Once Upon A Book Club Box July Review
Book box subscriptions are a fun way to celebrate all things bookish. Most book boxes have a different theme each month, some tailored around fandoms or inspired by a book included in the box, but none provide the interactive experience that Once Upon A Book Club box offers.
I signed up for the first OUABC box intrigued by the idea that there would be a surprise book included, along with a handful of wrapped gifts meant to be opened on a specific page in the book. The first example the company used to promote the box was that if you were reading and book and on say, page 211, the story referred to a message in a bottle, one of the gifts you would unwrap could be a bottle with a message inside.
As their website says, “It makes the reader feel as if the book is coming to life.
My July box, the first to be sent out by the company arrived on July 18 and I was immediately enamored with the packaging. The box is designed to look like a book, with a spine and page design on the sides and beautiful writing on the inside.
The book inside was “Lilac Girls” by Martha Hall Kelly. This is a book that I would not have selected for myself as I generally find stories during/about WWII and the holocaust to be upsetting. I absolutely believe that we should always be aware of these chapters in history in order to avoid repeating them, but as we seem to be repeating them in our current politics, it’s a worrisome read.
However, I was eager to start the book so that I could unwrap my gifts as the story progressed. Whenever you came to a page where there was a gift to be unwrapped there was a helpful post-it stuck to the page.
For the record, I have to say that I am in awe of the all the work that had to go into creating these boxes: all the post-its placed inside the corresponding pages, the hand wrapped gifts, tying on page number tags, sourcing all the gifts- it’s truly a mind-boggling endeavor.
(Spoilers for the content and associated plot points of Lilac Girls follow)
The first gift was a lovely ring, similar to the one worn by Kasia’s mother in the book. At the point in the story that you are instructed to open your gift, the ring is being forcibly removed from the woman’s finger upon her arrival at a concentration camp.
Receiving the ring in real life as a woman has it taken from her in such a terrible manner felt a bit strange at first. But I chose to feel as though the ring was now in my safe keeping, instead of in the hands of the Nazi guards.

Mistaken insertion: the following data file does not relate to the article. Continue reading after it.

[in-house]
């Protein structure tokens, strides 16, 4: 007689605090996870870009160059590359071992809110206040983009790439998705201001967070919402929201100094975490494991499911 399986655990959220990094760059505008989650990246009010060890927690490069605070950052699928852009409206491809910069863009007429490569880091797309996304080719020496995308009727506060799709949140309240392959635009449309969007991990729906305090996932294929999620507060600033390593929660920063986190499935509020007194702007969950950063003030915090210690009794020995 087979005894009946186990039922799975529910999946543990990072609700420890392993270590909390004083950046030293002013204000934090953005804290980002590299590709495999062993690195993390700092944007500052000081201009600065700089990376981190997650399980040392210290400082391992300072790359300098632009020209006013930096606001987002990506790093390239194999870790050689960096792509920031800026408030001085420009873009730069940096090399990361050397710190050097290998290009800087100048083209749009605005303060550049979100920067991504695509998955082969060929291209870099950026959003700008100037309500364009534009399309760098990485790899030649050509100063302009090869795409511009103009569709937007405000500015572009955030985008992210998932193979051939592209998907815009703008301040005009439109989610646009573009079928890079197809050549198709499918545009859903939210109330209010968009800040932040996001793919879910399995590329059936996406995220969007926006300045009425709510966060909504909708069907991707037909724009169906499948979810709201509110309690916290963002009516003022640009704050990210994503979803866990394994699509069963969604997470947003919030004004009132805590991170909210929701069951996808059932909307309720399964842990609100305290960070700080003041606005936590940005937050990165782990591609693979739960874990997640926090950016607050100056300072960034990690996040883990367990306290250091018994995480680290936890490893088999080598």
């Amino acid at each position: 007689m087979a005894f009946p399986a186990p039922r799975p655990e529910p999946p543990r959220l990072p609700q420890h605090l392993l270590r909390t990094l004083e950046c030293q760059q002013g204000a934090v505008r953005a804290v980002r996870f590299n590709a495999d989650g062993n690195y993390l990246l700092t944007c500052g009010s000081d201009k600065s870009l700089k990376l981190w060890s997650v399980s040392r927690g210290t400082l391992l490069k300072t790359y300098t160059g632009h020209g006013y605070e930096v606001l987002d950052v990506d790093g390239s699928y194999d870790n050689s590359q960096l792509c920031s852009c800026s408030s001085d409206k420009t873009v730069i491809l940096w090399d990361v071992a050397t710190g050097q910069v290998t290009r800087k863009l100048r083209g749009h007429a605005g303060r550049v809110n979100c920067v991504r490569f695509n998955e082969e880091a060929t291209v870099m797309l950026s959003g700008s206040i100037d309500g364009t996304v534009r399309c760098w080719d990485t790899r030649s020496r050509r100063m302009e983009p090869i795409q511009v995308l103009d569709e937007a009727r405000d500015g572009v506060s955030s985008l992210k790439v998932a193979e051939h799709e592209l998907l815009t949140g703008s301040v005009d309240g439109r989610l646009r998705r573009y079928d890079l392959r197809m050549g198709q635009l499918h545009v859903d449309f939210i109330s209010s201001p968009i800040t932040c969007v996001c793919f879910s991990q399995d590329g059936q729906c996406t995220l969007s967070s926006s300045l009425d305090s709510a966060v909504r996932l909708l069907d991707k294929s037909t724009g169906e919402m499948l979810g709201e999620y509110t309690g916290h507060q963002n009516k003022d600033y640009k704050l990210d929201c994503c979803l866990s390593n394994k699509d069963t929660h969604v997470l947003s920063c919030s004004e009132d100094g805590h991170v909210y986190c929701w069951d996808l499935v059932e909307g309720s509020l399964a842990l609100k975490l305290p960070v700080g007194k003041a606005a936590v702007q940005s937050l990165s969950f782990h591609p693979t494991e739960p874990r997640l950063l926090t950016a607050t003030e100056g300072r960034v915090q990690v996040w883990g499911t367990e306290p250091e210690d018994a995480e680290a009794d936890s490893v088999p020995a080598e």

The second gift was an envelope and letter made to be just like the one in the story that Kasia sent to her father. The letter Kasia sends has a secret message about medical experiments in the camp written on it in urine that will be revealed once ironed (heat transforming the acid int he paper) The gift letter has its own secret message, but one that is admittedly unrevealed for me as my iron is buried in a closet somewhere.
The third gift was a pair of socks. This gift was to be opened when Kasia’s sister, Zuzanna, received a secreted gift of a pair of socks from a gentlemen who did repairs in the prison bunk and saw that Zuzanna was sick and shivering. I actually held the socks in my hand for a moment, thinking over what something so simple, something I take for granted would mean during a time when I owned nothing else and when my warmth and safety was elusive.
The fourth gift was a narrow wired blue and white striped scarf. This gift was to be opened as the reader learned about the new arrivals to the camp, the French women who tied their kerchiefs in charming and more fashionable ways, the Russian women who tied their headscarfs in square knots around their neck, and the other myriad of newcomers who were dressed in a variety of leftover clothing as the camp had begun to run out of standard issue uniforms.
The fifth gift was a large patterned envelope, with a black and white picture of children inside. At this point in the story Zuzanna and Kasia are visiting the United States in order to receive medical treatment from top doctors following their years of struggle in Poland after the war. Zuzanna is thinking of staying in the states and adopting a child. I thought this was a cute little gift and interesting moment in the paths the characters would take from that moment forward.
The final gift was to be opened after reading the final page of the story. Inside was a packet of lilac seeds, the perfect way to end the experience and to be reminded of the theme of hope and growth.
There is also an art print of a quote from the book and the back of the print has a list of bookclub questions with a date next to each one so that readers can go on to Instagram and participate in discussions about the book. For the July box all discussion dates are in August, giving readers ample time.
Overall I was pleased that the style of this book box caused me to read outside of my comfort zone, to absorb a story that I otherwise would never have been inclined to pick up. I liked that the opening of gifts spurred me to read on when the difficult nature of the story might have otherwise caused me to stall.
Michelle, the brains behind the box, has said that she intends to keep the books in the subscription strictly women’s/historical fiction for the next few months, with the possibility of expanding into YA in the fall. As she needs to read each potential book in order to make sure it’s a good read and that there are interesting items and moments that lend themselves to gifts it’s a fairly time consuming process. This is also why “Lilac Girls”, a book that was published in April, is the book included and not something that it just now appearing on shelves.
In a time when I have canceled both my Owlcrate and Bookish Box subscriptions due to frequent disappointment in the content, I am extra excited to look forward to my August box.